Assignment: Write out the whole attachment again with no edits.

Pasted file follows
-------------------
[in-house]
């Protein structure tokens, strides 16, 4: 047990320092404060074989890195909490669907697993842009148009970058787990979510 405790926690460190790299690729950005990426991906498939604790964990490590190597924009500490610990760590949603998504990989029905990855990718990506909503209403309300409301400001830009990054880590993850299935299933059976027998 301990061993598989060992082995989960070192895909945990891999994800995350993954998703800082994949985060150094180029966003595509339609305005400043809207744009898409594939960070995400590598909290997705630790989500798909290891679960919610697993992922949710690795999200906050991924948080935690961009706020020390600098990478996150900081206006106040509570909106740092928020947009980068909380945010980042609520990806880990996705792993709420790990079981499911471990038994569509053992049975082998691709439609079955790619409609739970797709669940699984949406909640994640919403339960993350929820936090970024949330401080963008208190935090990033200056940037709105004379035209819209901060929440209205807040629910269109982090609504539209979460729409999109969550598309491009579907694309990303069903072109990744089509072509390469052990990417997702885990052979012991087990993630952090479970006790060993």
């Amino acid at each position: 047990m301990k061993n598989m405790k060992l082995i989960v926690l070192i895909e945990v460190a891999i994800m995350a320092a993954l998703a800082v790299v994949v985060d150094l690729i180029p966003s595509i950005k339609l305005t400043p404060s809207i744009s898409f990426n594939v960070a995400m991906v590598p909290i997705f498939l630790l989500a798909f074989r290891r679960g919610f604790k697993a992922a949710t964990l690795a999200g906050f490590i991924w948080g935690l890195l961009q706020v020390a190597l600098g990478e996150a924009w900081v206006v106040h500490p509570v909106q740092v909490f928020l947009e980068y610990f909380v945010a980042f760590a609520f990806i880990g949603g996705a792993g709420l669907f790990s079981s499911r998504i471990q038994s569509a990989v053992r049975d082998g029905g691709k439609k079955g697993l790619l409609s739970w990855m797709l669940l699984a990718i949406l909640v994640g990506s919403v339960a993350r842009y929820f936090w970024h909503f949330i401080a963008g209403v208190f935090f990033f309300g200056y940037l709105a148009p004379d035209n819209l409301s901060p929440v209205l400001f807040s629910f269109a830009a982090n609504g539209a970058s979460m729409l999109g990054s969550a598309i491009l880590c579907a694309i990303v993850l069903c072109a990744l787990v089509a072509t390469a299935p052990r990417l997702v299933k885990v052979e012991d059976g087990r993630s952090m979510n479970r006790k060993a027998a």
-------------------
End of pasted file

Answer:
[in-house]
């Protein structure tokens, strides 16, 4: 047990320092404060074989890195909490669907697993842009148009970058787990979510 405790926690460190790299690729950005990426991906498939604790964990490590190597924009500490610990760590949603998504990989029905990855990718990506909503209403309300409301400001830009990054880590993850299935299933059976027998 301990061993598989060992082995989960070192895909945990891999994800995350993954998703800082994949985060150094180029966003595509339609305005400043809207744009898409594939960070995400590598909290997705630790989500798909290891679960919610697993992922949710690795999200906050991924948080935690961009706020020390600098990478996150900081206006106040509570909106740092928020947009980068909380945010980042609520990806880990996705792993709420790990079981499911471990038994569509053992049975082998691709439609079955790619409609739970797709669940699984949406909640994640919403339960993350929820936090970024949330401080963008208190935090990033200056940037709105004379035209819209901060929440209205807040629910269109982090609504539209979460729409999109969550598309491009579907694309990303069903072109990744089509072509390469052990990417997702885990052979012991087990993630952090479970006790060993």
């Amino acid at each position: 047990m301990k061993n598989m405790k060992l082995i989960v926690l070192i895909e945990v460190a891999i994800m995350a320092a993954l998703a800082v790299v994949v985060d150094l690729i180029p966003s595509i950005k339609l305005t400043p404060s809207i744009s898409f990426n594939v960070a995400m991906v590598p909290i997705f498939l630790l989500a798909f074989r290891r679960g919610f604790k697993a992922a949710t964990l690795a999200g906050f490590i991924w948080g935690l890195l961009q706020v020390a190597l600098g990478e996150a924009w900081v206006v106040h500490p509570v909106q740092v909490f928020l947009e980068y610990f909380v945010a980042f760590a609520f990806i880990g949603g996705a792993g709420l669907f790990s079981s499911r998504i471990q038994s569509a990989v053992r049975d082998g029905g691709k439609k079955g697993l790619l409609s739970w990855m797709l669940l699984a990718i949406l909640v994640g990506s919403v339960a993350r842009y929820f936090w970024h909503f949330i401080a963008g209403v208190f935090f990033f309300g200056y940037l709105a148009p004379d035209n819209l409301s901060p929440v209205l400001f807040s629910f269109a830009a982090n609504g539209a970058s979460m729409l999109g990054s969550a598309i491009l880590c579907a694309i990303v993850l069903c072109a990744l787990v089509a072509t390469a299935p052990r990417l997702v299933k885990v052979e012991d059976g087990r993630s952090m979510n479970r006790k060993a027998a």